Antioch University presented Nimoy with an honorary doctorate of humane letters, awarded in great part because of his activism in Holocaust remembrance.

Nimoy produced and starred in a television movie called “Never Forget.” The 1991 film is a dramatization of the story of a Holocaust survivor, Mel Mermelstein, who confronted a Holocaust denial organization’s lies in court.

“Mermelstein’s family was taken into Auschwitz during the second World War,” Nimoy said. “His siblings and parents were killed. He won his lawsuit, but more importantly, the subject of the Holocaust went into American law for the first time in 1979. It became a legal fact.”

Barbara Gellman-Danley of Antioch said that Nimoy’s fame never got in the way of his commitment to social justice causes.

“Indeed, he worked in key symbolism of his own faith into his character as Mr. Spock,” Gellman-Danley said. “I recall he was very committed to organizations, museums and affiliated projects that reflected his own value system. He is a consummate artist – performing, writing and through beautiful photography. I found Mr. Nimoy to be a very caring, deep and committed man who is leading a measurably purposeful life.”

Nimoy’s portrayal of Mr. Spock in “Star Trek” earned him iconic status as well as three Emmy nominations. But aside from his many credits as an actor and director, Nimoy also is a successful recording artist and author; he published two autobiographies as well as several volumes of poetry, two of which also feature his photographs. His photographs are in the collections of many major museums, including the Museum of Fine Arts in Houston, the Judah L. Magnes Museum, the Los Angeles County Museum of Art, the Jewish Museum of New York, the New Orleans Museum of Fine Art, and the Hammer Museum.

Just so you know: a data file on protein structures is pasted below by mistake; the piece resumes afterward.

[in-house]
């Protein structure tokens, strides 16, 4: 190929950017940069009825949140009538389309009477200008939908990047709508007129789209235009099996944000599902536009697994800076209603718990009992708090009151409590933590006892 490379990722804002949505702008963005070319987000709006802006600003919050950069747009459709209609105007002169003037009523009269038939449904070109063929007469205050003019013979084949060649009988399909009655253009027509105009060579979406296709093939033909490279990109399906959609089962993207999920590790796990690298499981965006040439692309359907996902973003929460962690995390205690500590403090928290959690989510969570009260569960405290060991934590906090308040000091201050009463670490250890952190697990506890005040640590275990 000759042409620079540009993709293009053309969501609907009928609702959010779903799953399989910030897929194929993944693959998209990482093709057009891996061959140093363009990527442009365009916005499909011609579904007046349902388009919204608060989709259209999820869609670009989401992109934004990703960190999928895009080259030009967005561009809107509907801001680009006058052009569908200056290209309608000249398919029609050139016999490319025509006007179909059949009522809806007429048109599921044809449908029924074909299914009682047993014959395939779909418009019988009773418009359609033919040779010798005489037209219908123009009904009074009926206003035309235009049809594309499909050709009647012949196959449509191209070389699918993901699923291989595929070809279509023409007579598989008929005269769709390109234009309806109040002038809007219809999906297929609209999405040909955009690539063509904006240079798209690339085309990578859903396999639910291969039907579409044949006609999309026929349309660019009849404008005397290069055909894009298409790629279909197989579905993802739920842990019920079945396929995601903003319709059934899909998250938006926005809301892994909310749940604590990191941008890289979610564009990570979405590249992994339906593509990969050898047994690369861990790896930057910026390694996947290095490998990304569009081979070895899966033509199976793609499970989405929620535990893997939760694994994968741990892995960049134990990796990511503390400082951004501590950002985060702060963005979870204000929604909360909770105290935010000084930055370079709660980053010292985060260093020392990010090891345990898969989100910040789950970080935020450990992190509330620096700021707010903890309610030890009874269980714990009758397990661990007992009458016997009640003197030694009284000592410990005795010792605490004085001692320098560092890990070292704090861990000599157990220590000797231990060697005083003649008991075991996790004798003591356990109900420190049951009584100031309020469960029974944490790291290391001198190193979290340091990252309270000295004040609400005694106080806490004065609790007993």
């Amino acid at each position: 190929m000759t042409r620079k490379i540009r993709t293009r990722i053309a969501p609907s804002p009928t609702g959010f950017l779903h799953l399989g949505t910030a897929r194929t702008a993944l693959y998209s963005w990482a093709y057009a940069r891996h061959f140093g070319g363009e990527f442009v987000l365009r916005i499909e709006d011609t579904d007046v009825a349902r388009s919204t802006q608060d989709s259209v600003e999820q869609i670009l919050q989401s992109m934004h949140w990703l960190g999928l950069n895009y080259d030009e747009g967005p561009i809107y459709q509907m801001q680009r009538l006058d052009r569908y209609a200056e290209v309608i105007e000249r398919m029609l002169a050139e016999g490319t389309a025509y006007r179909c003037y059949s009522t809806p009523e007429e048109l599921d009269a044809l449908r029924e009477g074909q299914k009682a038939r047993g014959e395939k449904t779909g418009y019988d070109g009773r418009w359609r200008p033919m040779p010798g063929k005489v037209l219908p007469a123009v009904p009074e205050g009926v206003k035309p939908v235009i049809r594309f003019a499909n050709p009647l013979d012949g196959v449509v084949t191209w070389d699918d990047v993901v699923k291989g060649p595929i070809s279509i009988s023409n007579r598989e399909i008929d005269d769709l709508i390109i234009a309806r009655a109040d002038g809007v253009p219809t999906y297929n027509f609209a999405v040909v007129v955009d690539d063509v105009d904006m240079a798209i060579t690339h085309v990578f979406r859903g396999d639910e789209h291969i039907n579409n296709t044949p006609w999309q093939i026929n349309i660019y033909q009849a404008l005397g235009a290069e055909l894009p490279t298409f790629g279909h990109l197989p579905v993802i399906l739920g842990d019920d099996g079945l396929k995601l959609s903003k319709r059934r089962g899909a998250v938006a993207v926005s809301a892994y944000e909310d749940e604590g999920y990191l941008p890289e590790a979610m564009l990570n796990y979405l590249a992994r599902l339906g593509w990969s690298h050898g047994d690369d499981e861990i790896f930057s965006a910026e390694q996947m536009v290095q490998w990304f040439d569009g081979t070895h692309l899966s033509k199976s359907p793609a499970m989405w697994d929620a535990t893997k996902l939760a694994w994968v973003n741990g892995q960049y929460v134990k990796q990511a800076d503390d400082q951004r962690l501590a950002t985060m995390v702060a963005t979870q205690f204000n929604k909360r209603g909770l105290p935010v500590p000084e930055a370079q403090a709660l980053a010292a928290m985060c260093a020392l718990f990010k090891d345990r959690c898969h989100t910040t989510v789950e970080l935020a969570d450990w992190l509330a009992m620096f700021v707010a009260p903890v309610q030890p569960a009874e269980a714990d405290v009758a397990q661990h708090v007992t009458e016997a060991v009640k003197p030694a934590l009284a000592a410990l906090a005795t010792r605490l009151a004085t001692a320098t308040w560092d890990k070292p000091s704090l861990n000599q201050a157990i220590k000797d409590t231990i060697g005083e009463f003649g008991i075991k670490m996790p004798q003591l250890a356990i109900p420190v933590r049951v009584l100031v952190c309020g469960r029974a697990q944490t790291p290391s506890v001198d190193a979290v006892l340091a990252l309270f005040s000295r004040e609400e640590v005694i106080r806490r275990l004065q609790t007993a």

“I just produced a collection called ‘Eye Contact’ of 25 fine art prints,” Nimoy said. “The concept is that there is no eye contact with the models in the photographs. It has to do with the issues of privacy, neutrality, modesty, and voyeurism.”

At Michelson’s website, www.Rmichelson.com, viewers can see Nimoy’s work and note his rising stature as a major contemporary American photographer.

“There is no doubt that Nimoy will always be identified foremost with Mr. Spock,” Michelson said. “But he is no dilettante with the camera.”

Mr. Spock, created in 1966, is Nimoy’s most enduring character. It became iconic as “Star Trek” branched off into syndication and later onto the big screen as a series of six feature films. “I admire Spock, and I enjoy being identified with this very interesting character,” Nimoy said.

“Spock claims to be other than human but he’s a terribly human character,” he added. “That’s what makes him so attractive. People understand him and identify with him. His dilemma is a human dilemma. Particularly for young people. Teenagers really understand what Spock is dealing with, which is finding the proper balance between logic and emotion.”

JNS.org